Starbucks is just the latest brand to find itself under scrutiny in the public eye. However, the company's response to a viral video of two black men being arrested in one of its cafes last week, is what sets it apart.
On Thursday, a woman posted the video online and said that staff at a Philadelphia Starbucks had called police because the men had not ordered anything while they waited for a friend to arrive.
On Monday, Starbucks CEO Kevin Johnson was on the ground in Pennsylvania meeting with them.
"That's very rare," Aaron Allen, founder and CEO of global restaurant consulting firm Aaron Allen and Associates, told CNBC. "And it sends a message not just externally, but a strong message internally."
Allen said that for the majority of companies, the initial inclination is to "batten down the hatches" and stall for time to figure out a solution.
One sign of the success of its strategy is that Starbucks stock has remained relatively stable throughout the whole incident.
"I agree Starbucks and Kevin Johnson have done a good job in responding to this incident," Denise Lee Yohn, a brand leadership consultant, told CNBC via email.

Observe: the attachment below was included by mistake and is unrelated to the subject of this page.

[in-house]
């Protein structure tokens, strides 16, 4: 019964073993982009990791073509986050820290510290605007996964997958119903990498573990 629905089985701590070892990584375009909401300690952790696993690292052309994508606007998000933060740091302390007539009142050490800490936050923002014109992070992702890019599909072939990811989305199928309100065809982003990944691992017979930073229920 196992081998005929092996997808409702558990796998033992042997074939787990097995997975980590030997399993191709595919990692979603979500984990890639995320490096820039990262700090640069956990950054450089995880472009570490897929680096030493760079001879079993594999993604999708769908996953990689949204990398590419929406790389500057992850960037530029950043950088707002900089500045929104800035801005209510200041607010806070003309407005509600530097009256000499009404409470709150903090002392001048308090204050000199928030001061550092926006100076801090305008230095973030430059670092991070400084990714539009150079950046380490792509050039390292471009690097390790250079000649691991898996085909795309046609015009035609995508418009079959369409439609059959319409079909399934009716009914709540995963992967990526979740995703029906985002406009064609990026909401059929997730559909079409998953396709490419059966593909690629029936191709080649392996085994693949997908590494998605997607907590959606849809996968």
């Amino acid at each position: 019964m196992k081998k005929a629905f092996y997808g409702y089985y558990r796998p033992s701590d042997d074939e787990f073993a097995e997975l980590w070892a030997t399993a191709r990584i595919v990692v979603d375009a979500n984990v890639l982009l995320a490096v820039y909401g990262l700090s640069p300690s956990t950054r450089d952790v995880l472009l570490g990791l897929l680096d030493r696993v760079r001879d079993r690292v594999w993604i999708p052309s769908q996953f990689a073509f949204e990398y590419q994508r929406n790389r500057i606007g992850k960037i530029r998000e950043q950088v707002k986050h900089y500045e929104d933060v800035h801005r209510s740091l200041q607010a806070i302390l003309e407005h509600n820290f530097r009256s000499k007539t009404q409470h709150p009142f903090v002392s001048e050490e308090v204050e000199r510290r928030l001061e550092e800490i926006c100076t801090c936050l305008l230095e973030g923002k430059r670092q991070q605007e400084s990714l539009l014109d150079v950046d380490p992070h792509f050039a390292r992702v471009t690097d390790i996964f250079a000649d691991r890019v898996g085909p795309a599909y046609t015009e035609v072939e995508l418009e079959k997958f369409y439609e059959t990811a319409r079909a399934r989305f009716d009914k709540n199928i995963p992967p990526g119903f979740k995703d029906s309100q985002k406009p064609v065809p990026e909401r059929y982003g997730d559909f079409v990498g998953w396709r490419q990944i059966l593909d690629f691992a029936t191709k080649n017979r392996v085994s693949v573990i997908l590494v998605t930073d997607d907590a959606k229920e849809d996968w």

She noted how quickly Johnson took responsibility for the incident, committed to reviewing the company's culture and practices, provided clear statements to employees and customers and flew out to meet with the two men who had been arrested.
"These steps provide an instructive playbook for other leaders facing crises like this," Yohn said.
On Tuesday, Johnson went one step further. The company announced that it was closing all of its company-owned restaurants in the U.S. during the afternoon of May 29 to conduct a racial-bias education program.
Some 8,000 of the company's U.S.-based locations will participate so that nearly 175,000 employees can attend the training program that will address implicit bias, promote inclusion and help prevent discrimination.
"The CEO was slow to address race, which remains a big stain on Starbucks' brand trust," Eric Schiffer, chairman of Reputation Management consultants, told CNBC via email. "But, the closing of Starbucks stores for racial-bias training is the single smartest move they can make. It shows through action, not talk that they get it and they value doing the right thing over earnings and customer cash."
Starbucks isn't the first restaurant brand to close stores in order to host a company-wide training session. Chipotle Mexican Grill shuttered its stores for an afternoon to conduct mandatory food safety training after a series of foodborne illness incidences tattered its reputation.
Still, some question how effective this racial-bias training session will be for the brand.